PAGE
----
by Kathy Neufeld Dunn, WDC Associate Conference Minister (Kansas-Based)

When I was young, I had a “15 Puzzle.”  It was a plastic square with three rows of four square tiles each, plus a row of three with one blank space.  On each tile, was a number from one to fifteen, hence the name “15 Puzzle.”  The object of this puzzle was to move the tiles around on the square until all of the jumbled numbers were in order.

Why am I reflecting on a childhood puzzle?  This has become a metaphor for the ministry I do with departing pastors, Search Committees, transitional ministers, and pastoral candidates.  It’s a fairly simple object lesson of all of the sometimes complicated moving parts of pastoral and congregational transitions.  This process includes helping the congregation and pastor who is leaving say goodbye to each other in healthy ways, putting a potential interim or transitional minister in contact with the church chair, orienting pastoral Search Committees to their work, forwarding pastoral candidates’ Ministerial Leadership Information (MLI) forms to Search Committees, and listening to the needs and hopes of numerous pastoral candidates inside and outside of Western District Conference.

I find this work fascinating, and once in a while, like the 15 Puzzle, quite challenging, as well.  This work is not linear, and it can’t be.  Many of these transitional tasks are happening simultaneously, with one congregation’s Search Committee discussing multiple pastoral candidates at once, while pastors in search processes are in conversation with more than one congregation at a time, as well.  Multiple, moving parts of complex discernment processes continue, sometimes for months at a time.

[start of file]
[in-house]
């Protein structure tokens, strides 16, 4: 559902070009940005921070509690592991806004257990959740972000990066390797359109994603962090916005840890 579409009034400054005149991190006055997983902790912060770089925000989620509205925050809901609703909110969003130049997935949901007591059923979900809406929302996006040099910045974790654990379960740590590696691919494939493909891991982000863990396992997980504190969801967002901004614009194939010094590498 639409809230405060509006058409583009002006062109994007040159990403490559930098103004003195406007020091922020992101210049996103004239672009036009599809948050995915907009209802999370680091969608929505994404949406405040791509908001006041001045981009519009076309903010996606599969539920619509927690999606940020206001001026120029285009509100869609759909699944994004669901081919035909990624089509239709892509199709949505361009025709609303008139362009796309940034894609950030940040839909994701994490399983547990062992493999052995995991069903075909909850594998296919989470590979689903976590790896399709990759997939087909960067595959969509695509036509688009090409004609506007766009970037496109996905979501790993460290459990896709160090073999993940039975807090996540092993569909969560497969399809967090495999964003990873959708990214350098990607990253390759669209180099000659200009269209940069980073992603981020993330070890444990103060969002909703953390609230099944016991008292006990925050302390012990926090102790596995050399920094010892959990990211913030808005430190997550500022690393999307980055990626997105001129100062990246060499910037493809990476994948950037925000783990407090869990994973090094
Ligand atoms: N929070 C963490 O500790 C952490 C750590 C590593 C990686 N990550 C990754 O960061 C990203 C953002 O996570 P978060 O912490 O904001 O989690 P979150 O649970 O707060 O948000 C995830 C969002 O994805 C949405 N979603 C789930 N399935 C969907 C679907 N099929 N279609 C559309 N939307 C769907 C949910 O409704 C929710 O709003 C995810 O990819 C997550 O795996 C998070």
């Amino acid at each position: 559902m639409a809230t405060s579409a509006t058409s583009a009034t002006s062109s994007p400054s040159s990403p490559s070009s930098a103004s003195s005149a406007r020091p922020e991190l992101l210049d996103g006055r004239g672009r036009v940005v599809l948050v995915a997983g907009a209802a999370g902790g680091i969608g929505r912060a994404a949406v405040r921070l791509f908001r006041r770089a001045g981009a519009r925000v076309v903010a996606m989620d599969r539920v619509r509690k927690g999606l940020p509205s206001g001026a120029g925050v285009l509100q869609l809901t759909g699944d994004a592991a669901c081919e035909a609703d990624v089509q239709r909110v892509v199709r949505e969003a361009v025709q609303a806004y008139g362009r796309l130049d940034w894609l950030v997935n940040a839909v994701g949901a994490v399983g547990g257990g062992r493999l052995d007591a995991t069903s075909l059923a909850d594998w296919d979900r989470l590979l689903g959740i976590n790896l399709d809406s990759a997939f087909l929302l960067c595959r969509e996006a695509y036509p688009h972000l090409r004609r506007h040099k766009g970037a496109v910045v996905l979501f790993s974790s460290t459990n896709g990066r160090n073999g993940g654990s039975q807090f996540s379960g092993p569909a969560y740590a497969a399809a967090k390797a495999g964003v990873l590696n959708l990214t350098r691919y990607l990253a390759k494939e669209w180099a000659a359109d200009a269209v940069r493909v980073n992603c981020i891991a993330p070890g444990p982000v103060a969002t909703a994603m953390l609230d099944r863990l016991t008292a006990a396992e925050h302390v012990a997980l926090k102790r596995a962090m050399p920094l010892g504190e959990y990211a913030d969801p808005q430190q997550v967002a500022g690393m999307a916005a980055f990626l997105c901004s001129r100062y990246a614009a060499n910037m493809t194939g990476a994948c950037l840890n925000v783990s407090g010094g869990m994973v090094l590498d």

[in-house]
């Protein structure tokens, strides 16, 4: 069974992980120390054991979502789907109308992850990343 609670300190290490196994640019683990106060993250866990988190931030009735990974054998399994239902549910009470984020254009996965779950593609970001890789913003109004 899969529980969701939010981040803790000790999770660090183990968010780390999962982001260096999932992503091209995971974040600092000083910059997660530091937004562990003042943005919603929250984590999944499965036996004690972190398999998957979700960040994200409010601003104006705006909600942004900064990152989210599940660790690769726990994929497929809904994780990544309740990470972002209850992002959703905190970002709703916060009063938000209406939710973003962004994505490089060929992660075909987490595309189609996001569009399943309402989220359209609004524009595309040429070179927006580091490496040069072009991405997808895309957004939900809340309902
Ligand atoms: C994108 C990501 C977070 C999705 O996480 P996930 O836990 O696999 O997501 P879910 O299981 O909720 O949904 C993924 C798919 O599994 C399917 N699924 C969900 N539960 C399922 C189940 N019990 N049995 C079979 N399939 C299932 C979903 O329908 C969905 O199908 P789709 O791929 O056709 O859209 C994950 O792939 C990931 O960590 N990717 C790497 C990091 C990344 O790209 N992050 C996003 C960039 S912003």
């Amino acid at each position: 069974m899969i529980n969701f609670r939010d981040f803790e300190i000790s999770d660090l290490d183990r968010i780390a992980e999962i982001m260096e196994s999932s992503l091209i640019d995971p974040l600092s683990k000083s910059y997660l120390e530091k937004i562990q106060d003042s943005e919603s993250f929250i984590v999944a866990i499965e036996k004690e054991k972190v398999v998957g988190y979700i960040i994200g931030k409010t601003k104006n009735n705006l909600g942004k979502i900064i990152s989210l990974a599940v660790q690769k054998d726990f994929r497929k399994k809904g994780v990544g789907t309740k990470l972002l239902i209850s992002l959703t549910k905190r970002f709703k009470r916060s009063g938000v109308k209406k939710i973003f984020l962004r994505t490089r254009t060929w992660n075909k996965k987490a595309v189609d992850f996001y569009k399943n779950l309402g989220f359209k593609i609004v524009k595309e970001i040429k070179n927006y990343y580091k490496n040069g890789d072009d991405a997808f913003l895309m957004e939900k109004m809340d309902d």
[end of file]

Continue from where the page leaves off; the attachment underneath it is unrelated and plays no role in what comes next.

Unlike a child’s puzzle, however, it is so much more than just my (and Heidi and Byron’s) attempts to bring order to seeming chaos.  I trust that the Holy Spirit is in the midst of each congregational transitional discernment process.  As each step falls into place—the congregation and departing pastor celebrate the ways they helped each other grow and develop and release each other, a transitional pastor agrees to offer this unique and vital ministry to a particular congregation for a brief time, and finally a particular pastoral candidate and congregation say yes to ministering together in the coming years—there is a sense of peace and rightness.  There is holy affirmation that prayer and discernment on the pastor’s and the congregation’s part that this mutual “yes” will be the first step in a fruitful ministry partnership for years to come.

For those congregations and pastors currently in transition, trust that I (and Heidi and Byron) am holding you in prayer and supporting you.  For those pastors and congregations who are anticipating such a change soon, know that there are best practices for how to navigate these shifts, and that you will not face them alone.  Then, in God’s own good time, all of the pieces will fall into place.